This book has a dual purpose. First, it analyses the concept of economic crises within economic theory, showing the various theoretical foundations and controversies amongst different schools of economic thought. Second, it presents an empirical analysis of the Great Recession in Spain, addressing the growth period of 1995 to 2007-08, the subsequent depression until 2013-14 and the recovery that followed. It also shows the way in which the inner contradictions of capital manifests itself in an European peripheral economy under a real estate bubble, emphasizing the role of the Spanish economy in European capitalism.
This theoretical and empirical heterodox approach will be of interest to students and scholars in political economy, and those with an interest in the Eurozone.+
Please find a link to the book here.
by Massimiliano Vatiero | 2020, Routledge
Despite abundant literature on transaction costs, there is little to no in-depth analysis regarding what the transaction is or how it works. Drawing on both Old and New Institutional Economics and on a variety of interdisciplinary sources, this monograph traces the history of the meaning of transaction in institutional economics, mapping its topicality and use over time.
This manuscript treats the idea of ‘transaction’ as a construct with legal, competitive and political dimensions, and connects different approaches within institutional economics. The book covers the contributions of key thinkers from different schools, including (in alphabetical order) Ronald H. Coase, John R. Commons, Robert Lee Hale, Oliver Hart, Mancur Olson, Thorstein Veblen and Oliver E. Williamson. This book will be of interest to advanced students and researchers of institutional economics, law and economics, and economics, and the history of economic thought.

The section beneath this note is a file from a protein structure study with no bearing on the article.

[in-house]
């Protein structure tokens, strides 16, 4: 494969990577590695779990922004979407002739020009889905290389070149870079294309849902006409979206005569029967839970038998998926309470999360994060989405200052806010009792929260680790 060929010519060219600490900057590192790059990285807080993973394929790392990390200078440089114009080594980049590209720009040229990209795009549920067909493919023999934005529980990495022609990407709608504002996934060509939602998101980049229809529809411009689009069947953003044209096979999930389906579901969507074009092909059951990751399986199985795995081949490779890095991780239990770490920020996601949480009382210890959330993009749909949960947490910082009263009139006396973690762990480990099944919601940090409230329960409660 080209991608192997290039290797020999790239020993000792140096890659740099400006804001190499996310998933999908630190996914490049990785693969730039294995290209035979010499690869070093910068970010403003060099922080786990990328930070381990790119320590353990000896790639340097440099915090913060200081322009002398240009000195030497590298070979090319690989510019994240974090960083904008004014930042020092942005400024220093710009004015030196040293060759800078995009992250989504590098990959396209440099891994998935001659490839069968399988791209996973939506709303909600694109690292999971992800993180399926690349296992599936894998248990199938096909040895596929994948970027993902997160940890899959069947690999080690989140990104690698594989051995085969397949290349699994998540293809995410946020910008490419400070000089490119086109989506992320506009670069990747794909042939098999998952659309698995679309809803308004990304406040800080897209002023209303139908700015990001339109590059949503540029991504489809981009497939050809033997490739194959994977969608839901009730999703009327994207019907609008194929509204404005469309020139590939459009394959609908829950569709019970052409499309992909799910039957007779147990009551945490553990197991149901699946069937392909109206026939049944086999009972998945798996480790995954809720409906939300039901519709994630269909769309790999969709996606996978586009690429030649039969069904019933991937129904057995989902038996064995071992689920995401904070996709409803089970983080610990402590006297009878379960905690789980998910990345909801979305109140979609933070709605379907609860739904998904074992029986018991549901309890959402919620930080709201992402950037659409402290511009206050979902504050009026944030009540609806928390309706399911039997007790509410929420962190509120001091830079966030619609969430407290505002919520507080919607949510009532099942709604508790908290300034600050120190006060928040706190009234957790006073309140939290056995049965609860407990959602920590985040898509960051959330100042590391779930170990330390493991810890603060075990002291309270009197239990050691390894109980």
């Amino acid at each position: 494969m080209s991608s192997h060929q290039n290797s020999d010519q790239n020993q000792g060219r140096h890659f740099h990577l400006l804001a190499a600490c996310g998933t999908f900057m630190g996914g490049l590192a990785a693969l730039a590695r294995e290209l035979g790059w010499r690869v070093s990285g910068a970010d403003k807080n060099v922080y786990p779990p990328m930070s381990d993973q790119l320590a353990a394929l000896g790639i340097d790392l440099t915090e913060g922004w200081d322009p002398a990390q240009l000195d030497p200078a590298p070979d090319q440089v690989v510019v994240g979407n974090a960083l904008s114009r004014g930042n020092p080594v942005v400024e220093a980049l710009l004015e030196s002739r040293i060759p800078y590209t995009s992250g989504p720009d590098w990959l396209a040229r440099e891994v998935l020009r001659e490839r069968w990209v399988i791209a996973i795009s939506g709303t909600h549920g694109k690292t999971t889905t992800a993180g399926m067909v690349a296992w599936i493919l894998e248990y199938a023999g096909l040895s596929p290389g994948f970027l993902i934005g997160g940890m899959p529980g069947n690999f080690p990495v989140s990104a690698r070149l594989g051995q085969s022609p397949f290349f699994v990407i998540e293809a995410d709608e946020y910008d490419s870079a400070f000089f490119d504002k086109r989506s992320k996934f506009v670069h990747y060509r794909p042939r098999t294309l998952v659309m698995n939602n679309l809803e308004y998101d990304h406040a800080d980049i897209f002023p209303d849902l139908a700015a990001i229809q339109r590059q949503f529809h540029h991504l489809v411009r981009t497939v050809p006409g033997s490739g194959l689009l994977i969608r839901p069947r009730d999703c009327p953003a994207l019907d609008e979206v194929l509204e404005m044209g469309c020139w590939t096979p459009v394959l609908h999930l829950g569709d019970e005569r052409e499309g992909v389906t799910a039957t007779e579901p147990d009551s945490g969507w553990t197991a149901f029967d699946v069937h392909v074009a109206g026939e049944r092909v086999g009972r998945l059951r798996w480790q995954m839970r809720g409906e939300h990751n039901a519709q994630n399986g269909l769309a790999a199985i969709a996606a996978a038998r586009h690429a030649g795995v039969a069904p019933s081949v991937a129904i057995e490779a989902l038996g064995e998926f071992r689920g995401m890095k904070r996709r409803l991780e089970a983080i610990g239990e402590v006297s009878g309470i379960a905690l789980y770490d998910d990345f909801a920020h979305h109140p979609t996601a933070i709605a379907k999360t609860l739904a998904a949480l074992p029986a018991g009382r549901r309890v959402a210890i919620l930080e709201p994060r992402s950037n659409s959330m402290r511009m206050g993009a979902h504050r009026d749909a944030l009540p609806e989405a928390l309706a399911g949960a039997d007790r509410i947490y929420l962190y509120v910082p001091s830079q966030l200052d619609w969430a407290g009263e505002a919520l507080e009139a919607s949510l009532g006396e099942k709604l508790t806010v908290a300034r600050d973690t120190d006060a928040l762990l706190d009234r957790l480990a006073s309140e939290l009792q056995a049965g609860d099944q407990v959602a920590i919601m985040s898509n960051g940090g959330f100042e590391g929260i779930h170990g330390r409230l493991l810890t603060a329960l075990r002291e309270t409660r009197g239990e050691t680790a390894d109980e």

Please find a link to the book here.
A prospective PhD student is sought to apply to an IRC (Irish Research Council) PhD scholarship (full scholarship--fees, stipend, research expenses). Students of any citizenship can apply, but the success rate is higher with EU nationals (including the UK).
The proposed project is about the financialisation of Ireland’s nursing home sector--global investors have increasingly entered and reshaped the sector in recent years. The project will document this and examine some of the consequences. This project’s conclusions will be relevant to other countries because the same phenomenon is happening elsewhere. Issues and academic fields covered include:
The project is relevant in light of Covid-19, because it will shed light on how certain types of nursing homes have dealt with Covid-19. Ireland has had a very high number of deaths in nursing homes and so constitutes an ideal case study. There is space to modify the details of this project depending on the student’s background, so please get in touch with Julien Mercille to discuss.
Application deadline: October 2020
The Levy Economic Institute of Bard College is pleased to announce that both our M.A. and M.S. program are now accepting students for spring 2021.
Designed as preparation for a professional career in economic research and policy formulation, the Levy Economics Institute Graduate Programs in Economic Theory and Policy offer an alternative to mainstream programs in economics and finance. To find out more about our innovative programs that combine a rigorous course of study with exceptional opportunity to participate in advanced economics research alongside the Institute’s global network of researchers, visit bard.edu/levygrad or follow the program's Facebook page.
Applications for spring 2021 are now open. Interested students should contact the program recruiter, Martha Tepepa (firstname.lastname@example.org), to discuss their options. Scholarships are available.